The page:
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Cicero: Speech on Behalf of Publius Sestius (Clarendon by Marcus Tullius Cicero

By Marcus Tullius Cicero

This quantity includes a new translation of, and observation on, Cicero's safety of Publius Sestius opposed to a cost of public violence. seasoned Sestio is arguably an important of Cicero's political speeches that continue to exist from the approximately 20 years keeping apart the Speeches opposed to Catiline and the second one Philippic. Its account of contemporary historical past presents any scholar of Rome with a desirable approach into the interval; its depiction of public conferences, demonstrations, and violence are hugely pertinent to the present debate at the position of "the crowd in Rome within the past due Republic"; the speech can be one of the best introductions we need to conventional Republican values and ethics in motion.

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Extra resources for Cicero: Speech on Behalf of Publius Sestius (Clarendon Ancient History Series)

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On his activities after this trial, see nn. 38, 78. 33 See esp. D’Arms 1981, 55–61, with Manacorda 1978 and Will 1979; Richardson 2001 oVers nothing new. On the likelihood that the family’s shipping interests were tied to wine production, D’Arms 1981, 58. ; on the daughter and son born from the Wrst marriage, 6 this boy here n. 35 On the military tribunate see the Glossary and 7 military tribune n. 16 Introduction have done, winning a place as a quaestor for 63 in the elections held in 64 (8–12).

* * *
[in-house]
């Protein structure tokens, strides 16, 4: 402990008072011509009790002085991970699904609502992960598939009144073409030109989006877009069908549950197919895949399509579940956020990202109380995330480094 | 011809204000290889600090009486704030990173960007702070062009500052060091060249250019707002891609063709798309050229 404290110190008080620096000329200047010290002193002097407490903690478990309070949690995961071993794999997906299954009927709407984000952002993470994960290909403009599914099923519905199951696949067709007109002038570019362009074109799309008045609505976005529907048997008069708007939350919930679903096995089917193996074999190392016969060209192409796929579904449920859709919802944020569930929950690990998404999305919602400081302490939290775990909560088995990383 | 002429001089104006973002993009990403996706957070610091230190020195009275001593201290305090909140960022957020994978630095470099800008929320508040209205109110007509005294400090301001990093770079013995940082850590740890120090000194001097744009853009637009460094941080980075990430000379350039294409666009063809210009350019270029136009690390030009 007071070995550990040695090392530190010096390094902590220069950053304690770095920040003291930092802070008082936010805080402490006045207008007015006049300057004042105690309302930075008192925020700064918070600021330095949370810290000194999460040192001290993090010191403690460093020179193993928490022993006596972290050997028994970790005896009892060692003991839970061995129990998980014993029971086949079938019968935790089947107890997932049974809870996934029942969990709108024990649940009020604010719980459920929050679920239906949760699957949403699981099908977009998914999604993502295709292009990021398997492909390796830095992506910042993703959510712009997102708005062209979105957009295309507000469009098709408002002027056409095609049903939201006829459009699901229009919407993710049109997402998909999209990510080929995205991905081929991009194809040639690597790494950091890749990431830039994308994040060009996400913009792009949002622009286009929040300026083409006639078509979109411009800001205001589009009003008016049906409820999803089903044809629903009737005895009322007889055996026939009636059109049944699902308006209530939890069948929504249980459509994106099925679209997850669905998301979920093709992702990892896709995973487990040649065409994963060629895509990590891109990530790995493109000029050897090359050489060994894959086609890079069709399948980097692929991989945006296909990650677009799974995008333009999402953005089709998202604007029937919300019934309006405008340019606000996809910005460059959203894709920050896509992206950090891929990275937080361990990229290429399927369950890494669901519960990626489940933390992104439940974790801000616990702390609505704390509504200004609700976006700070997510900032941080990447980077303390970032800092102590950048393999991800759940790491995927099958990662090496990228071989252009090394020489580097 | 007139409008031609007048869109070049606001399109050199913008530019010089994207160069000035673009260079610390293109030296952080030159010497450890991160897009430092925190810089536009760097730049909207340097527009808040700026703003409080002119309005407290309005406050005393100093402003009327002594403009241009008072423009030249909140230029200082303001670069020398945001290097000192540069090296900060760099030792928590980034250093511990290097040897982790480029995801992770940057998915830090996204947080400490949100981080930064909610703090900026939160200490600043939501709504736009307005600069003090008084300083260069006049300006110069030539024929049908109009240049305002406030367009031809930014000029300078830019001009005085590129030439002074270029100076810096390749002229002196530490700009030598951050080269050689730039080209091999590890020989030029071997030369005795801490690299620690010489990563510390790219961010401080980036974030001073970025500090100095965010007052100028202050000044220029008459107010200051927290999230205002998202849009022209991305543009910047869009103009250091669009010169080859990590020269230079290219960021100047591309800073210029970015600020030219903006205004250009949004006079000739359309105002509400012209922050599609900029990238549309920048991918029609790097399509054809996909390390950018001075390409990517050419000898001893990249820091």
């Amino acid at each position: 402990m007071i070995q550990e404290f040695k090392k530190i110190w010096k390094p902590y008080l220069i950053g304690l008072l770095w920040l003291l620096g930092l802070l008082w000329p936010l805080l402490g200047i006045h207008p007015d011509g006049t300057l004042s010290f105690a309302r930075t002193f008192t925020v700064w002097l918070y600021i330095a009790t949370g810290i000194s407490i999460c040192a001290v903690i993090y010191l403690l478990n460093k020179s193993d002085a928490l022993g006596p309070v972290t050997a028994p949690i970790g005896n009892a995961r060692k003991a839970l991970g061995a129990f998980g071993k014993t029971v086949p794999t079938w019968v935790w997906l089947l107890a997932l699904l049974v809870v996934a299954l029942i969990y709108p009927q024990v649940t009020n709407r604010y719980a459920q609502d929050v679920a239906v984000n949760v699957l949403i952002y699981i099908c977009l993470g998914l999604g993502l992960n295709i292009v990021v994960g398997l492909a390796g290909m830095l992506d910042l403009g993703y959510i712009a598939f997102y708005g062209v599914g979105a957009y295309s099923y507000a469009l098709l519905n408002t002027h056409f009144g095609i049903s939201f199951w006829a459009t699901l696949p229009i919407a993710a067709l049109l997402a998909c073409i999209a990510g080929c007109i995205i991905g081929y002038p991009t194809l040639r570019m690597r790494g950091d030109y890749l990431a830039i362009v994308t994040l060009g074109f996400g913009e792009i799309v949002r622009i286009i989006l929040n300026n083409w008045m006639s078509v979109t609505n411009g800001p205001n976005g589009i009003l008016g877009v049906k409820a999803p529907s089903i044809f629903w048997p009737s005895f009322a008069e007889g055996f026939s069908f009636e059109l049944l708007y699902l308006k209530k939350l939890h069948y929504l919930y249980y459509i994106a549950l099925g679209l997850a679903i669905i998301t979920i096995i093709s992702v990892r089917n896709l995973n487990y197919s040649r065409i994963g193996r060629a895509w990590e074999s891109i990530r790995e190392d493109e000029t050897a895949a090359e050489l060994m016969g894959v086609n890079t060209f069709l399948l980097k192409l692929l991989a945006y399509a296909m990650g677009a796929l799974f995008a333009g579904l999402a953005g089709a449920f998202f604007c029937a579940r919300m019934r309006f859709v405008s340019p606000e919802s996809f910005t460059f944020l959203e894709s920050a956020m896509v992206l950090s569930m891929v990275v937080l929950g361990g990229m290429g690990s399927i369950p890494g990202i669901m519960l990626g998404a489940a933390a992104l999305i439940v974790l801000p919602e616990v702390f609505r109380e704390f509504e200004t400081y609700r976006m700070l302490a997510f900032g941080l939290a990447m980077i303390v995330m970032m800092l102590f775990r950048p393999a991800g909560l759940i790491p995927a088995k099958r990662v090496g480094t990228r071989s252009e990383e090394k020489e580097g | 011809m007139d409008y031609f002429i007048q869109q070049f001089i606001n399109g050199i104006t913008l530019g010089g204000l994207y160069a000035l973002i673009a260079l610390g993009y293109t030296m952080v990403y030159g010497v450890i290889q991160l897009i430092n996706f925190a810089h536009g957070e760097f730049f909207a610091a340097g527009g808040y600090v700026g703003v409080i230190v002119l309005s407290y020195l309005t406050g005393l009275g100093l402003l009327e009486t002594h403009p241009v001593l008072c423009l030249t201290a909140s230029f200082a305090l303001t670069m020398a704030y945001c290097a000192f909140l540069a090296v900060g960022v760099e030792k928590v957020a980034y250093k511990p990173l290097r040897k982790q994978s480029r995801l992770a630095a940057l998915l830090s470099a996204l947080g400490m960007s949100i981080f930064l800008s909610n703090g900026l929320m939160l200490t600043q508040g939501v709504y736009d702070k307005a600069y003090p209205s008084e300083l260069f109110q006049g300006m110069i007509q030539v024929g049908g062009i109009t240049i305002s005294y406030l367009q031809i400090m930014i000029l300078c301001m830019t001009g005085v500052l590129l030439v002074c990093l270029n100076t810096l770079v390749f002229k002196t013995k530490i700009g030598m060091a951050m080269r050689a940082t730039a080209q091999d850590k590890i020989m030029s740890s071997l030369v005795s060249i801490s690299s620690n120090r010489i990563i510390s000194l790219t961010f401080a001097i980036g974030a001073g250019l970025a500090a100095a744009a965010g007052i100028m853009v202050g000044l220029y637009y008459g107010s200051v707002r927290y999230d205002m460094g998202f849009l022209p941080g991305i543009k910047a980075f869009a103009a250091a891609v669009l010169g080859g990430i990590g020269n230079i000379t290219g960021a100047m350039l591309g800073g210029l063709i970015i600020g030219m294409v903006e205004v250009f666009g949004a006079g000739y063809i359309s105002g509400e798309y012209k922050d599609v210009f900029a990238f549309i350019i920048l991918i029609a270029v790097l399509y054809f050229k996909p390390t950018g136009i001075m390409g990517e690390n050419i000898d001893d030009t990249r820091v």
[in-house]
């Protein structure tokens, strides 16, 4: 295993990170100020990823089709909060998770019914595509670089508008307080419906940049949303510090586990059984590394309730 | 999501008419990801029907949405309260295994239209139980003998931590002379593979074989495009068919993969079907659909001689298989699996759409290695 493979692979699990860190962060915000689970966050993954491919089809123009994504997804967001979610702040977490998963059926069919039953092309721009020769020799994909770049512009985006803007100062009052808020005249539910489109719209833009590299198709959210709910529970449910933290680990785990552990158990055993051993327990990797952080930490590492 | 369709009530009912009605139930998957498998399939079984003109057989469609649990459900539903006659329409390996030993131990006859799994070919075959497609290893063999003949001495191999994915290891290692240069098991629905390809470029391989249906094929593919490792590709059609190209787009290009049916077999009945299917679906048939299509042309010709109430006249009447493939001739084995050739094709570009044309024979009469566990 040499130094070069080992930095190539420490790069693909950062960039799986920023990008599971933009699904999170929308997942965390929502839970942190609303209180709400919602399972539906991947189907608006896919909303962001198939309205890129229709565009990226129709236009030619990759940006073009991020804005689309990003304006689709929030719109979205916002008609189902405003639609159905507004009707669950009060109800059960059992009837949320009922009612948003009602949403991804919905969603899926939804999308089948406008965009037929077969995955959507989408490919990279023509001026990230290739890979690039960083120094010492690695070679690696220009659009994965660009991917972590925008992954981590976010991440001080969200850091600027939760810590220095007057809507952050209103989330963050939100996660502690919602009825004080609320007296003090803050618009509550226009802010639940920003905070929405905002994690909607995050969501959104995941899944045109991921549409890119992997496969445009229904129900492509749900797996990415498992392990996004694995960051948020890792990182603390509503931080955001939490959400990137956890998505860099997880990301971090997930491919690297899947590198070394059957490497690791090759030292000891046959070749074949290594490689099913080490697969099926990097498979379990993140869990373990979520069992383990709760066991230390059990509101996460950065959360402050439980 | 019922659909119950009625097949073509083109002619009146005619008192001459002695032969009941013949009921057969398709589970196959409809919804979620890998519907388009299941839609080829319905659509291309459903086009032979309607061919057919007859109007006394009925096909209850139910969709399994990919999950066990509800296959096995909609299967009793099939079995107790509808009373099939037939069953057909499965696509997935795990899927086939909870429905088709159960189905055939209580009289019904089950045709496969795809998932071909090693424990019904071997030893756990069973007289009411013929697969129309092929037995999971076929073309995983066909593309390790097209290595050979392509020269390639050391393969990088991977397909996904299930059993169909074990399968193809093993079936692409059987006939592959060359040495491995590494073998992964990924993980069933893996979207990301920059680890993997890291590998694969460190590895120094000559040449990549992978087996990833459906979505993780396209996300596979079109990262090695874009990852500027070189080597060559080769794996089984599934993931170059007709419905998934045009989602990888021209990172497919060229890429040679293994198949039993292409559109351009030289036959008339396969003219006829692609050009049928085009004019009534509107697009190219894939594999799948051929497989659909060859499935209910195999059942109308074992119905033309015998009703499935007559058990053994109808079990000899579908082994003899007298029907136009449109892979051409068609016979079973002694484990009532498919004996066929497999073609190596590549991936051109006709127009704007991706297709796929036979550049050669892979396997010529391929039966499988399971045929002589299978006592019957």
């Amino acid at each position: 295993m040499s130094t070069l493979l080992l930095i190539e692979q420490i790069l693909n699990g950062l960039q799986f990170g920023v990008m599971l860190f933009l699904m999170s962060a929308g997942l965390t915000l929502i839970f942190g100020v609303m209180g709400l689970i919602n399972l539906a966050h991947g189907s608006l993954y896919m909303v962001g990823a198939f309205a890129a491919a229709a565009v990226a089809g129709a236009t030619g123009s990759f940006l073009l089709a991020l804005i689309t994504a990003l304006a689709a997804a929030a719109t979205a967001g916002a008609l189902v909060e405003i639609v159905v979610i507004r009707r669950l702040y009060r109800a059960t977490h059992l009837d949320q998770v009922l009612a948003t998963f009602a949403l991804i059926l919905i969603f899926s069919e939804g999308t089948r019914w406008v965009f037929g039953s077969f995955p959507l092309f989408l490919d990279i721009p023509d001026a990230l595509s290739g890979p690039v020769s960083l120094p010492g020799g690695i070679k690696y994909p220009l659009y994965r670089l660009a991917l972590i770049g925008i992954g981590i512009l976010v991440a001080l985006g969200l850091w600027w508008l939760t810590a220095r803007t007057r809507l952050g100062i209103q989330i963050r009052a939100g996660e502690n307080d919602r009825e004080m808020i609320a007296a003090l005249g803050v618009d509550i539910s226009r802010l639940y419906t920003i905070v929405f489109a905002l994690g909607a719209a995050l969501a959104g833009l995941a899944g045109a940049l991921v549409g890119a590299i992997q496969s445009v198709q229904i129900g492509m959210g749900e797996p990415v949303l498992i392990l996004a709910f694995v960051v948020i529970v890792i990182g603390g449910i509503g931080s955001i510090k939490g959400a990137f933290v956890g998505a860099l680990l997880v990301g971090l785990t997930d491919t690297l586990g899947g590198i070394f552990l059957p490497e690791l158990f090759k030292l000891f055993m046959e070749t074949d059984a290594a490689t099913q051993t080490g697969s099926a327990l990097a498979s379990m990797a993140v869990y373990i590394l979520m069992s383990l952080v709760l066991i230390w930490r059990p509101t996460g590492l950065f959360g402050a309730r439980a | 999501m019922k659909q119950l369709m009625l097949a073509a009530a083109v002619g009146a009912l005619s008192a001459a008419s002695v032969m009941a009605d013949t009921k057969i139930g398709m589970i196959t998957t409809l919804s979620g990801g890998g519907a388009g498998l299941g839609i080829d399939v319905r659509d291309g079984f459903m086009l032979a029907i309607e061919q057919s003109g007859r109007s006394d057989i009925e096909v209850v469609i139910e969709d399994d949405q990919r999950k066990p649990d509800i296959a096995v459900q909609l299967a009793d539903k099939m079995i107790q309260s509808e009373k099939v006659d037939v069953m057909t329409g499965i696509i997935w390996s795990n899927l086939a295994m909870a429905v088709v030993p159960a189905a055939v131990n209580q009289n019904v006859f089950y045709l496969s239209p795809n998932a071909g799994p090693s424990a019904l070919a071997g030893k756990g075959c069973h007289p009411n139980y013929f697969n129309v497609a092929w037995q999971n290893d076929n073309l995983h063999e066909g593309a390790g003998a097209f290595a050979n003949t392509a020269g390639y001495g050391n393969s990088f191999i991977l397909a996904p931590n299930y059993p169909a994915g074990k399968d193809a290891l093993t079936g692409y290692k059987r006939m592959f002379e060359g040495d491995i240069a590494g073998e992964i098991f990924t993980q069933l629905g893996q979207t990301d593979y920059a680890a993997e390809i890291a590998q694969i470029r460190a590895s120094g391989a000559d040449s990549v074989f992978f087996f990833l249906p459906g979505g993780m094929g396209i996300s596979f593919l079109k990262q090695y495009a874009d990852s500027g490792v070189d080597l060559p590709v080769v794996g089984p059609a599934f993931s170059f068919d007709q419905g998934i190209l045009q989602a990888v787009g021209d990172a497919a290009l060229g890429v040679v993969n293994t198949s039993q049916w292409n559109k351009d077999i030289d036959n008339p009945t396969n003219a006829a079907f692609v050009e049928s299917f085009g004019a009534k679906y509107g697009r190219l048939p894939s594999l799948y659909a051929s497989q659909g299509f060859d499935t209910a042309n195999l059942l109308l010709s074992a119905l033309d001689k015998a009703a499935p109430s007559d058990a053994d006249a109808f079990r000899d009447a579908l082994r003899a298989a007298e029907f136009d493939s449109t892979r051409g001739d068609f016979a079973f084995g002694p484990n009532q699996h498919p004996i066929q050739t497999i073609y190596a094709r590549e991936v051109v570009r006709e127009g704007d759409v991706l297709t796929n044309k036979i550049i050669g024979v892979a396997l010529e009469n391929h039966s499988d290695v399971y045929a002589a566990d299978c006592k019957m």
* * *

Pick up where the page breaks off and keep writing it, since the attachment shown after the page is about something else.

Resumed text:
31 On the terms ‘brigands’ and ‘desperadoes’ see the Glossary; on the physical metaphors that Cicero uses to depict the commonwealth as an embodied entity, the better to identify it with himself, see esp. 17 branded n. 32 Thus we know that his father, Lucius Sestius, had himself been tribune of the plebs ‘at a very favourable time for our community’ (6), which is to say, the 90s, the decade in which Sestius must have been born, sometime before 93. When Cicero adds that after his tribunate the elder Sestius ‘was less keen to enjoy further oYce than to be seen worthy of it’ (6), he means that the man either was rejected by the voters or chose to withdraw from public service.

12. 29 When, a few weeks before Sestius’ trial, a speaker on the senate Xoor described Pompey’s behaviour in 58 as ‘perWdy’ (QFr. 2. 3(7). 3), he was saying no more than the truth. But to none of this does the ‘standard version’ refer in any way. To the extent that Cicero acknowledges it at all in this speech, it is only by implication, suggesting that Pompey had been made cautious in his dealings with Cicero by a false tale that Cicero plotted against his life (41); instead of a reference to Pompey’s break with Clodius, there is the vague and euphemistic description (67) of Pompey’s ‘reawaken(ing) his habit of constructive engagement in the people’s business after that habit had been .

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